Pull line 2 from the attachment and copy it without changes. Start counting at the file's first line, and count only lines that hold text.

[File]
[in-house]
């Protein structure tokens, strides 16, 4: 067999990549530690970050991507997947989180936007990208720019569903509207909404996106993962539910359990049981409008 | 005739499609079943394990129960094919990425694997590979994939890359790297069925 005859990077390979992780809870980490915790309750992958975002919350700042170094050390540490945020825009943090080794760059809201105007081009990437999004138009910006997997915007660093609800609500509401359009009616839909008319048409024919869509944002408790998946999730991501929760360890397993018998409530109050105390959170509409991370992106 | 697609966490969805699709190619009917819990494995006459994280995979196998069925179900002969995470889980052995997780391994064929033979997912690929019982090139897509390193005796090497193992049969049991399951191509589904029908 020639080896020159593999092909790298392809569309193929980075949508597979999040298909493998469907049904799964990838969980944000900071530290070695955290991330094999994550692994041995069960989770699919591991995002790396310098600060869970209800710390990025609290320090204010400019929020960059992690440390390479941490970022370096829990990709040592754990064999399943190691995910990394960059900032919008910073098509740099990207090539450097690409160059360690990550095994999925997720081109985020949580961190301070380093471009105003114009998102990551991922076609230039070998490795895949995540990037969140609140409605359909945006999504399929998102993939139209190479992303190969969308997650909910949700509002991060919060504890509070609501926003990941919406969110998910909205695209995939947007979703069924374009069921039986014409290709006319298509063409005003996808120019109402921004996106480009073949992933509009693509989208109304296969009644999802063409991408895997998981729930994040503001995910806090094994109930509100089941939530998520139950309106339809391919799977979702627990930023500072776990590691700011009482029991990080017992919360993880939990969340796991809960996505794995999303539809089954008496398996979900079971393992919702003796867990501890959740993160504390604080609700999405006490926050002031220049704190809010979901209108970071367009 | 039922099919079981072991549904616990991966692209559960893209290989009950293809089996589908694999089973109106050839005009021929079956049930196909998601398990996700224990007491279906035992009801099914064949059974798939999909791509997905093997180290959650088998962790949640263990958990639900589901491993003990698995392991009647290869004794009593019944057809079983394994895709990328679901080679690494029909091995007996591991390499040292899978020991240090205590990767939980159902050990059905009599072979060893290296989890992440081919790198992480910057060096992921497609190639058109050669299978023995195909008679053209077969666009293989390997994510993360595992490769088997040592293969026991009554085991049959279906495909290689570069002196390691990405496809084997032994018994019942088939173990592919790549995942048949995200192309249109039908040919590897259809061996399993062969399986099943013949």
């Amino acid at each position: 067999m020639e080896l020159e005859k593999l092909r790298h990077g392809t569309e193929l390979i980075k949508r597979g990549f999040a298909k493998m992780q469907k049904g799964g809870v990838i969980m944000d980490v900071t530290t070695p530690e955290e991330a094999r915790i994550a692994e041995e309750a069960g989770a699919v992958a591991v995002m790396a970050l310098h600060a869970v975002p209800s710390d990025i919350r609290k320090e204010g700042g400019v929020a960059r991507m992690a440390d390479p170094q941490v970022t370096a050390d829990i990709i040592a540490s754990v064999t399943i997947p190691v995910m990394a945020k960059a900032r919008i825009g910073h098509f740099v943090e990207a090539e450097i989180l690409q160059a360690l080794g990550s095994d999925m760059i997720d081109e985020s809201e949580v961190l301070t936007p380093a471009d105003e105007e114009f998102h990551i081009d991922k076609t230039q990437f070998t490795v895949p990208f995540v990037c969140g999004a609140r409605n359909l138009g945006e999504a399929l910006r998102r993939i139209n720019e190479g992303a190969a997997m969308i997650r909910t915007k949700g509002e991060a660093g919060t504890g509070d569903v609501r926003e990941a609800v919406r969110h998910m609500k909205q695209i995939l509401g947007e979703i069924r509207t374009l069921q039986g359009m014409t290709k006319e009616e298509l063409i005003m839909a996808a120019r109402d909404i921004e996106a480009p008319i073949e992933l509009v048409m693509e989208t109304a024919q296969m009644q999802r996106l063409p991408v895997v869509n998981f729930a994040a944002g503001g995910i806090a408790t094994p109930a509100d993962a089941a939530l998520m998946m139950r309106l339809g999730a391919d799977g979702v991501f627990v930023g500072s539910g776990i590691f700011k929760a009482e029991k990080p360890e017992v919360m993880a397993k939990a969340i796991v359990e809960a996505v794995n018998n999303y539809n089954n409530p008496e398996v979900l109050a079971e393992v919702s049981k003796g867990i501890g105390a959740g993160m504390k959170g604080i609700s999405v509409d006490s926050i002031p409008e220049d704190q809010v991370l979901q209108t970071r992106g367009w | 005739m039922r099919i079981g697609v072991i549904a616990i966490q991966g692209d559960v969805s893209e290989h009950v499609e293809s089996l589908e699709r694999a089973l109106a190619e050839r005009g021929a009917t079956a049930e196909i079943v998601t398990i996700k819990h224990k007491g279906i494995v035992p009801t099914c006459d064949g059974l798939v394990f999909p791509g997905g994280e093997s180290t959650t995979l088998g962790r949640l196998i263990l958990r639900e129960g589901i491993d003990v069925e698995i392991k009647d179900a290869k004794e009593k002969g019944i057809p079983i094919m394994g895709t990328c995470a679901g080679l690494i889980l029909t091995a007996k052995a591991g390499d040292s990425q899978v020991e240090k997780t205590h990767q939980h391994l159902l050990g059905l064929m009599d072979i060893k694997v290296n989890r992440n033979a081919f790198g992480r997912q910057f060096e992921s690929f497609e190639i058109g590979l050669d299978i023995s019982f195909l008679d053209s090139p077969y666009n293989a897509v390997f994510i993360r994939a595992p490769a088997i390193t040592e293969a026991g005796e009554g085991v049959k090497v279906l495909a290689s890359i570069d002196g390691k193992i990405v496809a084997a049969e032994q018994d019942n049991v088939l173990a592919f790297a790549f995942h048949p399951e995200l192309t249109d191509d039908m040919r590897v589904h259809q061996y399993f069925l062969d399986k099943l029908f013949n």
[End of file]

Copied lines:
């Protein structure tokens, strides 16, 4: 067999990549530690970050991507997947989180936007990208720019569903509207909404996106993962539910359990049981409008 | 005739499609079943394990129960094919990425694997590979994939890359790297069925 005859990077390979992780809870980490915790309750992958975002919350700042170094050390540490945020825009943090080794760059809201105007081009990437999004138009910006997997915007660093609800609500509401359009009616839909008319048409024919869509944002408790998946999730991501929760360890397993018998409530109050105390959170509409991370992106 | 697609966490969805699709190619009917819990494995006459994280995979196998069925179900002969995470889980052995997780391994064929033979997912690929019982090139897509390193005796090497193992049969049991399951191509589904029908 020639080896020159593999092909790298392809569309193929980075949508597979999040298909493998469907049904799964990838969980944000900071530290070695955290991330094999994550692994041995069960989770699919591991995002790396310098600060869970209800710390990025609290320090204010400019929020960059992690440390390479941490970022370096829990990709040592754990064999399943190691995910990394960059900032919008910073098509740099990207090539450097690409160059360690990550095994999925997720081109985020949580961190301070380093471009105003114009998102990551991922076609230039070998490795895949995540990037969140609140409605359909945006999504399929998102993939139209190479992303190969969308997650909910949700509002991060919060504890509070609501926003990941919406969110998910909205695209995939947007979703069924374009069921039986014409290709006319298509063409005003996808120019109402921004996106480009073949992933509009693509989208109304296969009644999802063409991408895997998981729930994040503001995910806090094994109930509100089941939530998520139950309106339809391919799977979702627990930023500072776990590691700011009482029991990080017992919360993880939990969340796991809960996505794995999303539809089954008496398996979900079971393992919702003796867990501890959740993160504390604080609700999405006490926050002031220049704190809010979901209108970071367009 | 039922099919079981072991549904616990991966692209559960893209290989009950293809089996589908694999089973109106050839005009021929079956049930196909998601398990996700224990007491279906035992009801099914064949059974798939999909791509997905093997180290959650088998962790949640263990958990639900589901491993003990698995392991009647290869004794009593019944057809079983394994895709990328679901080679690494029909091995007996591991390499040292899978020991240090205590990767939980159902050990059905009599072979060893290296989890992440081919790198992480910057060096992921497609190639058109050669299978023995195909008679053209077969666009293989390997994510993360595992490769088997040592293969026991009554085991049959279906495909290689570069002196390691990405496809084997032994018994019942088939173990592919790549995942048949995200192309249109039908040919590897259809061996399993062969399986099943013949």